The results from these experiments were then used to design a new sprayer. The fused-silica gas capillary was replaced with a metal cone for robustness. A 20-μm-ID (360-μm-OD) TaperTip™ emitter was used, as this provides good stiffness, a machine-cut tip, and flow stability at low flow rates, which is required to improve spatial resolution. The aperture in the gas cone was set to 400 μm, as a small aperture was found to improve the focusing of the primary electrospray (and thus, potentially, spatial resolution). A capillary positioning device, composed of a stainless steel emitter guide and a centering disc with concentric holes for the gas flow, was inserted (Figure 2) to fix the position of the emitter and to facilitate the insertion of the TaperTip™ through the gas cone aperture. The disc was coated with an insulating material to avoid electrical discharge and charging of the cone. Three of these novel sprayers were then also compared for spectral pattern repeatability. All three sprayers performed excellently, with a spectral pattern reproducibility of 0.25% or below per sprayer and 0.40% between them. Overall, the data demonstrate that fixing the emitter position using a stiffer capillary and an emitter guide leads to a more reliable geometry and thus increased spectral reproducibility.

DESI-MS parameters (geometrical parameters, solvent flow rate, and gas pressure) were optimized for the novel sprayer before imaging. Pork liver sections were used. Parameters were adjusted for the highest lipid signal intensity (for the final parameter set, see “Experimental”). A nitrogen pressure of 7 bar was optimum for a solvent flow rate of 1.5 μl/min, while lower gas pressures in the range of 4–4.5 bar were optimum for a reduced flow rate of 0.5 μl/min (Figure 3a). Even with very little optimization, high-quality lipid spectra were obtained from the tissue with the novel sprayer. The optimal sprayer-to-surface angle was 70° (Figure 3b). The stability of the primary electrospray at different flow rates was assessed by line scanning across glass slides coated with rhodamine B and examination of the desorption trace (Figure 3c, d), and both the signal intensity and the signal stability were assessed by line scanning across pork liver at 100 μm/s (Figure 3e). The signal stability was satisfactory for both sets of operating conditions tested (1.5 μl/min, 7 bar and 0.5 μl, 4.5 bar), although signal intensity was reduced proportionally with the reduction of solvent flow rate. This is likely due to a reduction in the surface area being sampled.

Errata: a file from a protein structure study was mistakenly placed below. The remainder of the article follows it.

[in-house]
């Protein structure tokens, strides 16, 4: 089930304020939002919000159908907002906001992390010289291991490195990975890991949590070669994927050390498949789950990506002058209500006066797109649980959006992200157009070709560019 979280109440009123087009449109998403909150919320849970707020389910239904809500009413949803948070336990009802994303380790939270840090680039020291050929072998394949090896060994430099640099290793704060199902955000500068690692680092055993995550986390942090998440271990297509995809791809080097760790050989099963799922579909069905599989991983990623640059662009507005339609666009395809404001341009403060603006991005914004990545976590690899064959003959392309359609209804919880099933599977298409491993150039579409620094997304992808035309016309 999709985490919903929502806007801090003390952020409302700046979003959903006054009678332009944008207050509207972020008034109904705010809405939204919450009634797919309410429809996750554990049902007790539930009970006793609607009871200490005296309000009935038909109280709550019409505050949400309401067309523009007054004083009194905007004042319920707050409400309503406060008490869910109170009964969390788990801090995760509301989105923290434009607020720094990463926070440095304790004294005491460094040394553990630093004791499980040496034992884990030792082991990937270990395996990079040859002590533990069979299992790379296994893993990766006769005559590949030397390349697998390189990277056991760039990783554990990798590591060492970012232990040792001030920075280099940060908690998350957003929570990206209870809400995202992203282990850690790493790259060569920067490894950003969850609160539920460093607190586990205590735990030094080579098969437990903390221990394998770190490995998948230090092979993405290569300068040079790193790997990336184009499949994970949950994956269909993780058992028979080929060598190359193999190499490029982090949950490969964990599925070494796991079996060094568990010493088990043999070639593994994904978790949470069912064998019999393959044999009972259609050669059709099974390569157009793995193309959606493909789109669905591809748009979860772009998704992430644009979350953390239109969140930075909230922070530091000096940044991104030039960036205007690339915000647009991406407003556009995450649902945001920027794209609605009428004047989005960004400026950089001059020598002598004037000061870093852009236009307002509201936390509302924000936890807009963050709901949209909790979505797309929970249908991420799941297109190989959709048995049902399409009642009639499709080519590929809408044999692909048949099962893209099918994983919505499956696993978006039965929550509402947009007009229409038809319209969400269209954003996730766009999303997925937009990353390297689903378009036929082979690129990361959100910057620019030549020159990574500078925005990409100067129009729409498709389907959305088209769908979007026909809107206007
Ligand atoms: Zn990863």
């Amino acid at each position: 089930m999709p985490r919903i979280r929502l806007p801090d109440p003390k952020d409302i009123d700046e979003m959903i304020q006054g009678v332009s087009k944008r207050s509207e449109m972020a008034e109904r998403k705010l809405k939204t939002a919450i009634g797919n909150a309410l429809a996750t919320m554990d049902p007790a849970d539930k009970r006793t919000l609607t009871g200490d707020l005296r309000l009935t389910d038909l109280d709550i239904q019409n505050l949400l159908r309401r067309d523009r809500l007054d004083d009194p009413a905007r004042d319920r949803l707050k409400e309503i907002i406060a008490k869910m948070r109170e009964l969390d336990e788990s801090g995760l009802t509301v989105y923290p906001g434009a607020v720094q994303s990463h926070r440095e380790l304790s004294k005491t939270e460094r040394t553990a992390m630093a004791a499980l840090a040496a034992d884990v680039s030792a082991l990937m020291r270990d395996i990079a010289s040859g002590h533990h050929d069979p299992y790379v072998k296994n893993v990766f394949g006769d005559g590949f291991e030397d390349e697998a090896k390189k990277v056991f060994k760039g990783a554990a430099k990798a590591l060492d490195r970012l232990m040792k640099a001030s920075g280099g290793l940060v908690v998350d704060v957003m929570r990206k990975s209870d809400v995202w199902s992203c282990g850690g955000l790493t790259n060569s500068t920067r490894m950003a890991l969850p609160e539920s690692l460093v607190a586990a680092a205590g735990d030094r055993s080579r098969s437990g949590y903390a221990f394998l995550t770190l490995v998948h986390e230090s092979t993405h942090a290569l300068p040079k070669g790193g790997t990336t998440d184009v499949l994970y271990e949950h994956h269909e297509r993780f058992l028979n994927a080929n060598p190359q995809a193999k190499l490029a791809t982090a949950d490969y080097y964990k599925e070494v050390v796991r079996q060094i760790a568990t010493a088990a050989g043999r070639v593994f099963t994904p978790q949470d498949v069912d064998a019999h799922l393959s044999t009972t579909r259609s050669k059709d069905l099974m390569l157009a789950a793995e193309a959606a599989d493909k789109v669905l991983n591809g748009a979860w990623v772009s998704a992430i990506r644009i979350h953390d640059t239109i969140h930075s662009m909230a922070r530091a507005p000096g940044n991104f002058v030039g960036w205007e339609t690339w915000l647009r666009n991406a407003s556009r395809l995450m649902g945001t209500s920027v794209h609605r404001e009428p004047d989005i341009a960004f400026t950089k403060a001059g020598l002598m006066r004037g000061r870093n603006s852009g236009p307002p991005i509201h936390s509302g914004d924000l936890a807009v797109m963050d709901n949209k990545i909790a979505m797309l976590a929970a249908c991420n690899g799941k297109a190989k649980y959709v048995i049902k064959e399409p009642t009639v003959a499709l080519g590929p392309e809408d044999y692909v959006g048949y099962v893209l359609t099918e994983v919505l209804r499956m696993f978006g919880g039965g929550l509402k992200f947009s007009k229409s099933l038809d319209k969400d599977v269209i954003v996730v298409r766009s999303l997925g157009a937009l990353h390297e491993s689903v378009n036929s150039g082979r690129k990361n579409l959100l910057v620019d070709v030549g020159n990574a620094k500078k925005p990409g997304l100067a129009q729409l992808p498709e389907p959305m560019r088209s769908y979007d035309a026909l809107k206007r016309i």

Figure 3

Optimization of gas pressures and spray angles with use of pork liver sections. a, b Base peak intensity for different nebulizing gas pressures at 1.5 μl/min and 0.5 μl/min (a) and different sprayer-to-surface angles at 1.5 μl/min and 7 bar (b), c, d Line scan desorption traces on a coating of rhodamine B at 1.5 μl/min and 7 bar and 0.5 μl/min and 4.5 bar at 100 μm/s and 50 μm/s respectively. e Example line scan for pork liver (1.5 μl/min, 7 bar, sprayer angle 70°). TIC - Total Ion Count

To assess the imaging performance of the novel sprayer, three images of adjacent colorectal samples were acquired. DESI stage velocities of 100, 50, and 20 μm/s (with one scan per second) were tested, resulting in images with pixel sizes of 100, 50, and 20 μm respectively. Solvent flow parameters were varied accordingly (see “Experimental”). Although signal intensity was reduced proportionally with the reduction in solvent flow rate, it was still sufficiently high to obtain high-quality images down to a pixel size of 20 μm (Figure 4). This allowed features as small as 40–60 μm (two to three pixels) to be resolved, which is similar to the highest resolution published in the literature [16].
Figure 4